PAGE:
Why I decided to launch my own society on dementia


It was with a rather heavy heart that I decided to launch my own society on dementia earlier this week.

A few years ago, I applied to be an information officer in a well known dementia society. I wasn’t shortlisted, and at the time it felt to be a personal setback. Nonetheless, I was determined to do something for education about dementia. Last summer, I also applied in good faith for a non-paid position in another dementia charity, which was equally a waste of my time.

I have been a junior physician at the National Hospital for Neurology and Neurosurgery at Queen Square coming close to nearly 15 years ago. I remember as part of my training learning about patients of mine, such as a young man with a progressive decline in memory and change in personality. His diagnosis was HIV dementia.

A few years previously, I completed my own doctoral thesis in Cambridge in quite a common type of dementia for people aged 65, called the behavioural variant of frontotemporal dementia . I was lucky in that my big result from this thesis has now been replicated by many research groups around the world and is even occasionally cited in specialist textbooks in dementia.

In my personal life, a lot has changed for me. I became physically disabled in an acute event nine years ago, and I nearly lost my life. The whole experience, and numerous other events and experiences, has made me quite resilient now. Undeterred, I went on to obtain postgraduate degrees in management and in law.

Some time ago though, I feel I had decided to walk away from the ‘greasy pole’ anyway. I am regulated by both the medical and legal professions – but personal circumstances mean that my goals are very different now to fifteen years ago.

Like many people, I would like to make a difference, but, like some people, I have very limited scope for doing so. Financially challenged, I have saved up money to go to the Alzheimer’s Disease International conference in Budapest in fewer than ten days’ time. I’m giving a talk there on human rights, and my best friend Kate Swaffer arrived there today.

But I have been thinking a lot about Paul Mason’s work entitled ‘PostCapitalism’. It is an epic I feel and definitely an intellectual tour de force.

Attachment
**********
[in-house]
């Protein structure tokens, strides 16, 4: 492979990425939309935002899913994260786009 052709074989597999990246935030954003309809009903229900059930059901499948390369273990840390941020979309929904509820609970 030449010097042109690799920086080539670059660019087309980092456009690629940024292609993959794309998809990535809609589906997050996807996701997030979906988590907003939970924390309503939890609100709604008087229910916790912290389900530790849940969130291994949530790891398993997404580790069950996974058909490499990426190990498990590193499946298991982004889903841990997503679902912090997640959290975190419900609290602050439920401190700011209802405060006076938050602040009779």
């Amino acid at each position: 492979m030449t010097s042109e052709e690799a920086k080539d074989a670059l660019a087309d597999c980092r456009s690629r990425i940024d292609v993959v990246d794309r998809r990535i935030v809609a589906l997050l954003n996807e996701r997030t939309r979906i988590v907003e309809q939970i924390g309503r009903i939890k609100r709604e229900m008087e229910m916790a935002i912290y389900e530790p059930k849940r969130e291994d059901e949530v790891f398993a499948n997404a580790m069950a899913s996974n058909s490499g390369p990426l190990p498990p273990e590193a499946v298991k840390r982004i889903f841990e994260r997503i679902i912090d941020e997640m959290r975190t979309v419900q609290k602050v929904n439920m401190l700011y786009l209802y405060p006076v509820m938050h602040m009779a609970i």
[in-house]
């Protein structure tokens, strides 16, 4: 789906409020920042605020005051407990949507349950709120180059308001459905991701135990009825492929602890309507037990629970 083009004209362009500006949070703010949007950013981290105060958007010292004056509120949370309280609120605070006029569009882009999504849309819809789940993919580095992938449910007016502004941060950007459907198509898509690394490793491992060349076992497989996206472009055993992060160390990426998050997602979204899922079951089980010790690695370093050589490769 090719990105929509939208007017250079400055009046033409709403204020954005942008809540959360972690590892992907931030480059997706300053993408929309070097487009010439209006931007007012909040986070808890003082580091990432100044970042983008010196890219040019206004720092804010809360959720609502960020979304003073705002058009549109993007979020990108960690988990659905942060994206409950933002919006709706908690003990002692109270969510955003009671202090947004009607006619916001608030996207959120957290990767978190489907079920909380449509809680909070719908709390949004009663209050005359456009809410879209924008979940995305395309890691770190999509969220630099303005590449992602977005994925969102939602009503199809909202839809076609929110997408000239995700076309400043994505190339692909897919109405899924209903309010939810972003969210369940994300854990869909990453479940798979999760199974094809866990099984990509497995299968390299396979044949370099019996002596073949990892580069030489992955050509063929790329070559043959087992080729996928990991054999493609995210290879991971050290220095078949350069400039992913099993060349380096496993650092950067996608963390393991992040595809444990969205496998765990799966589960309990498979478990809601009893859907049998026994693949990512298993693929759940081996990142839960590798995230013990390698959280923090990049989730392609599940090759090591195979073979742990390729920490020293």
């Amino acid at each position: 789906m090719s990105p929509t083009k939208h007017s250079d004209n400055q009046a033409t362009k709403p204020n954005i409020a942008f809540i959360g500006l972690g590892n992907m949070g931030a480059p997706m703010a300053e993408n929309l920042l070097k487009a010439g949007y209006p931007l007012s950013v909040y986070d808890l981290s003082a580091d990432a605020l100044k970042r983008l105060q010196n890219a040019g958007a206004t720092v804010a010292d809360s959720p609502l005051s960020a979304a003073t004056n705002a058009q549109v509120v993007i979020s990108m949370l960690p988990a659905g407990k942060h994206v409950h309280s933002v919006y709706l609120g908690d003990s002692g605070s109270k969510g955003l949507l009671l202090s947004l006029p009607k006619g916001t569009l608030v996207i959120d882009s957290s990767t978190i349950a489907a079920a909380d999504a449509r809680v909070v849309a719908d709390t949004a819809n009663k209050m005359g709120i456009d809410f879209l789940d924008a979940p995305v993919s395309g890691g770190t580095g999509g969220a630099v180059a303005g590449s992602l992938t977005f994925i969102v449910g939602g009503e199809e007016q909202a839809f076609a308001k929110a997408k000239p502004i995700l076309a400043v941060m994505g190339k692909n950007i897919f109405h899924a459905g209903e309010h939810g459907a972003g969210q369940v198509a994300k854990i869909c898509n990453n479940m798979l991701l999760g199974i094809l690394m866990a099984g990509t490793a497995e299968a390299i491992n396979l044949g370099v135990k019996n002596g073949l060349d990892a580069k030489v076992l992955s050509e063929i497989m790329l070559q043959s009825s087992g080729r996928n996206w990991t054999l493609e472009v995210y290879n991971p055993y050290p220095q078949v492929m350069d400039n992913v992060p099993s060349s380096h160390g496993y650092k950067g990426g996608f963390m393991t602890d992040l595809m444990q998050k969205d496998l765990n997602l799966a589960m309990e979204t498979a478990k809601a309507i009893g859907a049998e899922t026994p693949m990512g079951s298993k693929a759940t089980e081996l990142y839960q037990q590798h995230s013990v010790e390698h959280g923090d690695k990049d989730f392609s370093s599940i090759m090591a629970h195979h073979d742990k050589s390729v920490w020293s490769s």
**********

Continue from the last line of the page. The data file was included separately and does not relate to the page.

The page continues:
It has made me think about paid jobs and the public good. There are people who write open source software for hardly any money, and the quality of their work is good.

There is a mismatch between income and performance. I don’t think people who get the highest salaries in dementia and given recognition societally are the people who have contributed most value to dementia. In fact, I think the relationship is sometimes (but not always)┬áthe opposite.

There are people who have written Wikipedia pages for nothing for much of their life. As a comparison, I nearly ended up making a financial loss in royalties in my second book on dementia because the index which I paid for myself cost so much. I enjoy writing about dementia though – my first book won best book of the year award in the BMA Awards for the health and social care category.

I do think I.T. has totally changed things around. It is easy to disseminate material for free now; some “goods” are not unreplaceable. If I park in car parking space, that takes up the space for somebody else. If I eat a banana, that deprives somebody else of a banana. If I share pdfs on the internet for free, I deprive no-one.

Back to the main issue, I do not need validation through being important. There are personal issues about the approach of the harnessing of opinion I dislike strongly. Co-production should be equal and reciprocal, not effectively ‘asset stripping’ of social capital to make a profit as Alison Cameron put it earlier today. (I thank Alison Cameron for ┬ábringing out the best in me in focusing on codesign and coproduction particularly.)

But while I am still alive, I would like to give something back. Anything can happen to anyone at any time, so I am going to build from scratch a website all about dementia and those closest to them.

I am lucky I have some knowledge about dementia, and I will see where this takes me. I can spot blind spots in policy through medical training which many people in Big Charity can’t. If you have any views on what should be on this website, please do feel free to contact me. I ultimately want to make a society, not concerned with, or looking for surpluses or profits, so any thoughts on that are welcome too.